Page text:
WHEELS FOR LESS
The Internet has changed the car-buying process. Thanks to websites like AutoTrader and Craigslist, shoppers can peruse new and used vehicles all over the country from the comfort of their living room. Wholesale and retail pricing information is readily available, making it easier to negotiate a good deal. And new web-based services help take the aggravation and uncertainty out of buying a car. Here are five tips for how to save when buying a new or used car.
DO YOUR RESEARCH
Whether you're looking for a new or used car, first decide what specific make and model you want. Once you've narrowed your choices, websites like AutoTrader and Cars.com make it easy to compare prices on new, used, and certified pre-owned cars, giving you a sense of the overall market and range of prices. For more detailed information, websites such as TrueCar show actual prices paid for new vehicles and estimates of true dealer costs.
USE THE INTERNET SALES DEPARTMENT
According to Edmunds, auto dealers' Internet sales departments generally focus on selling at high volume rather than maximizing profit from each individual sale. Accordingly, you may be able get a lower price online from a dealer than you can in person. If you're not in a rush and have a specific vehicle in mind, you can tell several dealers what you're looking for and how much you're willing to pay. Then sit back and wait for the best offer.
USED CARS: MORE RISK, MORE REWARDS
Buying a used car directly from the owner presents great potential for savings because the seller may not know the market or may be in a hurry to sell. But as with any used product, there's a chance of getting burned as well. To limit the risk, get a Carfax report on a potential buy to determine if the car has a lien or salvage title, or if the odometer has been rolled back. Major accidents and some service information is often included in the report. Carfax, which acquires information from insurance companies and other sources, is widely used, but buyers should beware that there is no single source of information about used cars that is guaranteed to be complete.
If you're shopping for a used car online, Craigslist and Ebay are two of the largest marketplaces. The auction bidding system on Ebay eliminates direct negotiations, but you need to be careful about getting swept away and overbidding. For ease of mind, Ebay offers purchase protection on eligible vehicles sold in its marketplace, which protects you if you pay for a vehicle that's never delivered and from some other potential losses. Craigslist doesn't offer any guarantees, although we did find a helpful guide to buying a vehicle through the site. Negotiations are common for Craigslist sales, providing more room for potential savings.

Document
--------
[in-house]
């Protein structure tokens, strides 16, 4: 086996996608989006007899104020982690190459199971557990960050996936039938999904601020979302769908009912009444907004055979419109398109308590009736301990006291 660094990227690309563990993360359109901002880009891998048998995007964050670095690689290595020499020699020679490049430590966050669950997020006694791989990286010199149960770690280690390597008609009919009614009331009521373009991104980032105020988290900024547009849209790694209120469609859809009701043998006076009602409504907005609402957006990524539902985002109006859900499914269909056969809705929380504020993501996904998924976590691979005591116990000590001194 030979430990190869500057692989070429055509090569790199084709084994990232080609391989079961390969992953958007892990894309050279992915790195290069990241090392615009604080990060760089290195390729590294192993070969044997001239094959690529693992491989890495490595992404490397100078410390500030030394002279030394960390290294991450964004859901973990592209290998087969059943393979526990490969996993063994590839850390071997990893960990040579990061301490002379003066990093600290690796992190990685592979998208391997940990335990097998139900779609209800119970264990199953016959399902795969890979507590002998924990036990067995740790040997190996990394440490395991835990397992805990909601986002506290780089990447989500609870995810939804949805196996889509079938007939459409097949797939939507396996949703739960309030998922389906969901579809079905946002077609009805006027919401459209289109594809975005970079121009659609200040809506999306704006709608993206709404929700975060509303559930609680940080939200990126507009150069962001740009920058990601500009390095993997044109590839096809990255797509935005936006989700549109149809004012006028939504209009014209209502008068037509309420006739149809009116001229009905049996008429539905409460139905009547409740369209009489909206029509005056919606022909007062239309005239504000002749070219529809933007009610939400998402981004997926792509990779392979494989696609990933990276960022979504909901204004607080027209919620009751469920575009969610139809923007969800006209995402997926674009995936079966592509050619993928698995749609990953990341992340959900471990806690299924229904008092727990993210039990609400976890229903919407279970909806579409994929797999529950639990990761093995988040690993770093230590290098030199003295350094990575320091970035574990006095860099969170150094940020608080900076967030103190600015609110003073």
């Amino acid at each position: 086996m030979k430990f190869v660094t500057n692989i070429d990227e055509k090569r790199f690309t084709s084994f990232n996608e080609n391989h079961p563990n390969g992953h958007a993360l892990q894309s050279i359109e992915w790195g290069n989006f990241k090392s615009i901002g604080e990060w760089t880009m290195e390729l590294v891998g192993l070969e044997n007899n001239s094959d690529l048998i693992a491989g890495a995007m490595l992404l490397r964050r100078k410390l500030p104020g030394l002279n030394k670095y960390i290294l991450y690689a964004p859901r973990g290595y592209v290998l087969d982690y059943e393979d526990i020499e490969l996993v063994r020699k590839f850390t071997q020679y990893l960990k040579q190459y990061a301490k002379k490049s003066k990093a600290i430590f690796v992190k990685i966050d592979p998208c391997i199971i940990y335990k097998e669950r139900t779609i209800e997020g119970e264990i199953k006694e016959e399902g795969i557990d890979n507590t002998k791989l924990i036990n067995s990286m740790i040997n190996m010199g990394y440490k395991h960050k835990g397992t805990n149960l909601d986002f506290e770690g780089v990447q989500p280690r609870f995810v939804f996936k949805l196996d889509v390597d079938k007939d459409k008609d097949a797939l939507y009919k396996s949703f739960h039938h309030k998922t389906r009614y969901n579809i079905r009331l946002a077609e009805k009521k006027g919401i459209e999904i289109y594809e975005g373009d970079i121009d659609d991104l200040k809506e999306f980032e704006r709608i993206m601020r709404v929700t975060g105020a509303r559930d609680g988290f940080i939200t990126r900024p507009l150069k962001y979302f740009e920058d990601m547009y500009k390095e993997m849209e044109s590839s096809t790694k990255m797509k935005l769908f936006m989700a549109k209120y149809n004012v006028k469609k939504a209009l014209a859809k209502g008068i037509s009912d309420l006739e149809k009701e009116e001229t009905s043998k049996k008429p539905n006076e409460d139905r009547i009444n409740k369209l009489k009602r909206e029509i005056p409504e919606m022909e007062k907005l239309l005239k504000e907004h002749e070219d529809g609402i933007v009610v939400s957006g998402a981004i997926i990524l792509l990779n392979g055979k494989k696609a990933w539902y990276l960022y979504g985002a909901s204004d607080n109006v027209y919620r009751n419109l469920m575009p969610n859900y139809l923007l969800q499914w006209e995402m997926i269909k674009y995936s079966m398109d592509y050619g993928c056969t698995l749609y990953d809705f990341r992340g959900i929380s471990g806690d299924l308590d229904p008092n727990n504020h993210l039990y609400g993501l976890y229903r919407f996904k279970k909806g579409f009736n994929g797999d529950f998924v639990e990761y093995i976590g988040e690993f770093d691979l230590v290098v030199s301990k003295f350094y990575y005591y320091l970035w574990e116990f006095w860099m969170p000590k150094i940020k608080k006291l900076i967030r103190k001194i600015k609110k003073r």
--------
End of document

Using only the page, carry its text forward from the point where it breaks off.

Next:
A recent survey by Edmunds found that 83 percent of those polled prefer to avoid negotiating the price of a car -- 21 percent would even forgo sex for a month rather than haggle. If you're buying a new car and don't want to do the negotiating, find an experienced negotiator who will do it for you. Cheapism spoke to Michael Rabkin, president of From Cart to Finish, who has been negotiating on behalf of car buyers for more than 21 years. Rabkin charges $249 to secure guaranteed quotes from local dealers. He deals directly with sales managers whenever possible, and claims to get consistently good prices thanks to his familiarity with the process.
Although it won't negotiate for you, the Costco Auto Program conducts surveys and sends out mystery shoppers to dealers around the country. Approved dealers can become part of the program, which secures prices for members on new and certified pre-owned vehicles. Edmunds offers a Price Promise service that guarantees sales prices, often below the average price paid in the area.
NO-NEGOTIATION USED CARS
If you're buying a used car from a dealer there's usually some negotiation involved, but Carvana is a negotiation-free option for buying used cars online. Cheapism spoke with co-founder Ryan Keeton about the company, which selectively buys and sells accident-free used cars. Delivery is free near Atlanta, Charlotte, and Nashville, and costs a few hundred dollars in other cities. If you prefer to pick up your car, Carvana will cover $200 of the travel costs. Carvana claims that its low overhead translates to savings of about $1,500 per car compared to the Kelly Blue Book price estimate.